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The history and inspiration behind the Hellas Verona kits

Interview with Francesco Ciampa, the mind behind the Scaligeri's Dante kits

The history and inspiration behind the Hellas Verona kits Interview with Francesco Ciampa, the mind behind the Scaligeri's Dante kits

The first and third kits produced by Macron for Hellas Verona have a significant pattern that combines all the elements of a modern jersey: storytelling, aesthetics, cultural references, links with the city and fans, attention to detail. A creative process that lasts months and involves study, research, work with the club's and the brand's designers, all phases that serve to arrive at the concepts that will be analysed before christening what will go into production. Anticipating trends, understanding the feelings and moods of fans and matching the aesthetics of a team and a city are the main tasks of the minds behind the shirts. We asked Francesco Ciampa, current Marketing & Communication Manager at Aquila Basket Trento and former product manager at Hellas Verona, to create the jerseys celebrating Dante Alighieri. Francesco followed the creative process, starting from the idea and going all the way through. He explained how all the dots come together, what it takes to go beyond the court and how important the concrete story behind a kit is.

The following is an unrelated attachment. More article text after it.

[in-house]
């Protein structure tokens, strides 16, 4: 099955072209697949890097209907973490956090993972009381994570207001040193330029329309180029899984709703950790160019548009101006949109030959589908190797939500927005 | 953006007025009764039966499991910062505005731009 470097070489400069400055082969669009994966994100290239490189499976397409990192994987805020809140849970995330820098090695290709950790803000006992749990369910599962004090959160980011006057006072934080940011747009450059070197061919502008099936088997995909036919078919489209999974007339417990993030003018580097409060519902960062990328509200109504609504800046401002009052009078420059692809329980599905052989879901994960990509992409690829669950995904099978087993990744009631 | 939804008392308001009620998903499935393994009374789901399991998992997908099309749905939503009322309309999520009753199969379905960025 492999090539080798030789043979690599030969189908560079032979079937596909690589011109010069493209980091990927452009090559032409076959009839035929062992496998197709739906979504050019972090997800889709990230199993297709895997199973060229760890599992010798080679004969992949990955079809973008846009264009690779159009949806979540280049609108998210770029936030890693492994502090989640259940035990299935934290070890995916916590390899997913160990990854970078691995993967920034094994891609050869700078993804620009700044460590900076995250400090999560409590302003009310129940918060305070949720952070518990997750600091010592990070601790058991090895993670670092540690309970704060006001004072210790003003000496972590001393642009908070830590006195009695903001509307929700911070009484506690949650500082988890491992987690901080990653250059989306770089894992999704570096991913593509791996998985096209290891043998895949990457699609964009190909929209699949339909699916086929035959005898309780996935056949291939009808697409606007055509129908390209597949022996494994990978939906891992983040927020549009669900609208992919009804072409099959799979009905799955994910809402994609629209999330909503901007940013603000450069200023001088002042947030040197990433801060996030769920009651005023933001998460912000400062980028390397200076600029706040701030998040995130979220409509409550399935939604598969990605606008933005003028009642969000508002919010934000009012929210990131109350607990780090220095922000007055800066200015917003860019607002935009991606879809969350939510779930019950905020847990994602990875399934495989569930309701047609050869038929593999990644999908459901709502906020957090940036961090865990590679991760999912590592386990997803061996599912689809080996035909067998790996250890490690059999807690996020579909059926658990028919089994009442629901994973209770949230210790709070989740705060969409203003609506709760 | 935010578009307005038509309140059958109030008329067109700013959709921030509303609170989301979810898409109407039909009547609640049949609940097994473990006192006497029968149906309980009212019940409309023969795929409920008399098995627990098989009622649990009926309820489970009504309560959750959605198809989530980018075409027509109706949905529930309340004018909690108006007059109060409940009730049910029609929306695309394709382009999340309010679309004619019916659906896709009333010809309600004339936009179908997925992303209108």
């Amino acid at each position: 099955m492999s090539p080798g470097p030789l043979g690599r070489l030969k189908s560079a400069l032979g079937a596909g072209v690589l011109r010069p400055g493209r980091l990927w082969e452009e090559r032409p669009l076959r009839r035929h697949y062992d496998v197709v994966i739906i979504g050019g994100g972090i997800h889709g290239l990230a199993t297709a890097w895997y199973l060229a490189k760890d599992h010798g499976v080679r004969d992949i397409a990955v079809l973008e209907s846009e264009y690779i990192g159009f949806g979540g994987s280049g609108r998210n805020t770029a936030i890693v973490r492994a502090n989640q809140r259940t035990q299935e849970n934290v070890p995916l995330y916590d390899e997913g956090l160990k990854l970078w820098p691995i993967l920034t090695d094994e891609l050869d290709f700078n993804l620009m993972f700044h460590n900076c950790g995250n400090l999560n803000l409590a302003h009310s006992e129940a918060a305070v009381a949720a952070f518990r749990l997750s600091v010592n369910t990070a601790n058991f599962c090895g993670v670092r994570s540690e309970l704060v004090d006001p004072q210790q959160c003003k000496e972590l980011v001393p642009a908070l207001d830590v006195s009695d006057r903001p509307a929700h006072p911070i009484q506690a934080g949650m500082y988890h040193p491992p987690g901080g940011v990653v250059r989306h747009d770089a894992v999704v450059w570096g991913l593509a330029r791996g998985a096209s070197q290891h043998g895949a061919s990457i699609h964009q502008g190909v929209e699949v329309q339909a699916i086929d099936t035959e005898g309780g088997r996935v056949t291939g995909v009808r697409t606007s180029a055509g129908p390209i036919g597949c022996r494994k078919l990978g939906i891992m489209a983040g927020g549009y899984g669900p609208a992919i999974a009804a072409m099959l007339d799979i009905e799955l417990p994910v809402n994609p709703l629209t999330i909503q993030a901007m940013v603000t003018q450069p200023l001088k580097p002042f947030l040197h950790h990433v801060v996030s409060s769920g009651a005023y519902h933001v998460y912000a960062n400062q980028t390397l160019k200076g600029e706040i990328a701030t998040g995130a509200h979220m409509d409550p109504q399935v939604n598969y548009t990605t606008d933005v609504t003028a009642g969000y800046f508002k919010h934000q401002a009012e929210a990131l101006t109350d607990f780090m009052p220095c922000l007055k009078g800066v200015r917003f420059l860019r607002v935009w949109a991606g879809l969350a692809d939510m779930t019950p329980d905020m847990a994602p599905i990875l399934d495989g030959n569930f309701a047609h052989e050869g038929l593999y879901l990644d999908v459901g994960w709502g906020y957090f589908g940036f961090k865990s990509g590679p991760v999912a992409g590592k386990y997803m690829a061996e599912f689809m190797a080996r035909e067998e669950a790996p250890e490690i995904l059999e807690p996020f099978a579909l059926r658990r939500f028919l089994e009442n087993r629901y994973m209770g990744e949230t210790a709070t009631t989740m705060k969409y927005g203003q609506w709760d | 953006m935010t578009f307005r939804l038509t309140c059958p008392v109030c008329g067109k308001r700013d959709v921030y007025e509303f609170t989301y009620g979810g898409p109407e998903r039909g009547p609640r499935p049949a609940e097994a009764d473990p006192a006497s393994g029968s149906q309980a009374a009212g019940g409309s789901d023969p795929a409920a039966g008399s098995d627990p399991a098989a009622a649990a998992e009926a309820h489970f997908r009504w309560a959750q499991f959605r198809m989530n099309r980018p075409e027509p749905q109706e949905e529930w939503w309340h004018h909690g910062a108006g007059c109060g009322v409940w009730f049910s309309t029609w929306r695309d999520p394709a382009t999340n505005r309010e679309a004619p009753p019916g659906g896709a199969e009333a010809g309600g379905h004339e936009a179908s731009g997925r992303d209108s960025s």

Which part of the creative and production process is more delicate and requires more attention?

Concept and storytelling are central to the creation of a modern jersey, a garment that is in line with the aesthetic and emotional expectations of each individual fan. It is no coincidence that the most advanced football clubs have understood that it is necessary to start with a story to arrive at the shirt. And then you need a competent team behind you, and at Hellas I was able to work with a great professional like Luca Rossi, who made my job a lot easier. As well as Matteo Viscione, a huge fan of the yellow-blue team, and the entire marketing and commercial department of Verona. Without them it would have been impossible to do anything. And you'll see next year's shirts... which, before I left, I edited together with the whole team and which Sabrina Gnisci, a very good graphic designer who is sick of football, put on paper.

How do you combine all the components (historical, emotional and aesthetic) of a jersey into one big project?

Sensitivity, as mentioned, and curiosity. It starts with these two pillars without which one should not even approach the undertaking. Sensitivity and curiosity are combined with respect for the club in terms of its history and, above all, its fans. You have to erase all your certainties and reinvent yourself every time, if we think about it, it's a rule of life as well as a modus operandi.

How much does a good narrative - translated into storytelling terms - of the shirt affect the economy of a kit release?